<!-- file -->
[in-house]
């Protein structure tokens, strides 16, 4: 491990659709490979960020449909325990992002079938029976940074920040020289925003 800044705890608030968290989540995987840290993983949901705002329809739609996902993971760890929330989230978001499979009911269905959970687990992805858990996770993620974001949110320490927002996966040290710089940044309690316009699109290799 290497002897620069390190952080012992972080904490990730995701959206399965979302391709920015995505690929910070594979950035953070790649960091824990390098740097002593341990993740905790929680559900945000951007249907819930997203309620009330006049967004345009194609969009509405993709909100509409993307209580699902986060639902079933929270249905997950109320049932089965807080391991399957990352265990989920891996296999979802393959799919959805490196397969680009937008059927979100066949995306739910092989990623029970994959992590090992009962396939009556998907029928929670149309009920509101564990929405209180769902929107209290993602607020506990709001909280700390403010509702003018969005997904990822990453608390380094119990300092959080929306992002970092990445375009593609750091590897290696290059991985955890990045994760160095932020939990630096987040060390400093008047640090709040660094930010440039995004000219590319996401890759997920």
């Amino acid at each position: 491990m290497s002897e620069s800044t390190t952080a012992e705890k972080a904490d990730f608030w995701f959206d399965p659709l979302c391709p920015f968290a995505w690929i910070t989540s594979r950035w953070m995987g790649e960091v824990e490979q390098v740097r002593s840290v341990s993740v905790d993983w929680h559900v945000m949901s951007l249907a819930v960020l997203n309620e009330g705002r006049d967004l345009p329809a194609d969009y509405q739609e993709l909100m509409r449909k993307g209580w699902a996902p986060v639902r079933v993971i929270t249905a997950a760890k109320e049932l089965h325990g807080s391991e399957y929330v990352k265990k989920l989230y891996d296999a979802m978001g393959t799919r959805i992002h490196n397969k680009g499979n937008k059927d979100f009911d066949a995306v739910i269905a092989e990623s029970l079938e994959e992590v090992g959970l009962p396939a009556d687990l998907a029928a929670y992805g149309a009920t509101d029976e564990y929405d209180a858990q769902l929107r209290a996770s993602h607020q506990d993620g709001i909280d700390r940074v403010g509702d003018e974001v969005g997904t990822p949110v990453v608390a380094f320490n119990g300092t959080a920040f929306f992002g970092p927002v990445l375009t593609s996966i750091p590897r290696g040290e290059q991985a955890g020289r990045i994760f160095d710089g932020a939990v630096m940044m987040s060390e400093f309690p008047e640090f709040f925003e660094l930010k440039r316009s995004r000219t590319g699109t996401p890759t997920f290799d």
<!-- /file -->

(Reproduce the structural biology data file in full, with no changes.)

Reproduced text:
[in-house]
């Protein structure tokens, strides 16, 4: 491990659709490979960020449909325990992002079938029976940074920040020289925003 800044705890608030968290989540995987840290993983949901705002329809739609996902993971760890929330989230978001499979009911269905959970687990992805858990996770993620974001949110320490927002996966040290710089940044309690316009699109290799 290497002897620069390190952080012992972080904490990730995701959206399965979302391709920015995505690929910070594979950035953070790649960091824990390098740097002593341990993740905790929680559900945000951007249907819930997203309620009330006049967004345009194609969009509405993709909100509409993307209580699902986060639902079933929270249905997950109320049932089965807080391991399957990352265990989920891996296999979802393959799919959805490196397969680009937008059927979100066949995306739910092989990623029970994959992590090992009962396939009556998907029928929670149309009920509101564990929405209180769902929107209290993602607020506990709001909280700390403010509702003018969005997904990822990453608390380094119990300092959080929306992002970092990445375009593609750091590897290696290059991985955890990045994760160095932020939990630096987040060390400093008047640090709040660094930010440039995004000219590319996401890759997920």
């Amino acid at each position: 491990m290497s002897e620069s800044t390190t952080a012992e705890k972080a904490d990730f608030w995701f959206d399965p659709l979302c391709p920015f968290a995505w690929i910070t989540s594979r950035w953070m995987g790649e960091v824990e490979q390098v740097r002593s840290v341990s993740v905790d993983w929680h559900v945000m949901s951007l249907a819930v960020l997203n309620e009330g705002r006049d967004l345009p329809a194609d969009y509405q739609e993709l909100m509409r449909k993307g209580w699902a996902p986060v639902r079933v993971i929270t249905a997950a760890k109320e049932l089965h325990g807080s391991e399957y929330v990352k265990k989920l989230y891996d296999a979802m978001g393959t799919r959805i992002h490196n397969k680009g499979n937008k059927d979100f009911d066949a995306v739910i269905a092989e990623s029970l079938e994959e992590v090992g959970l009962p396939a009556d687990l998907a029928a929670y992805g149309a009920t509101d029976e564990y929405d209180a858990q769902l929107r209290a996770s993602h607020q506990d993620g709001i909280d700390r940074v403010g509702d003018e974001v969005g997904t990822p949110v990453v608390a380094f320490n119990g300092t959080a920040f929306f992002g970092p927002v990445l375009t593609s996966i750091p590897r290696g040290e290059q991985a955890g020289r990045i994760f160095d710089g932020a939990v630096m940044m987040s060390e400093f309690p008047e640090f709040f925003e660094l930010k440039r316009s995004r000219t590319g699109t996401p890759t997920f290799d």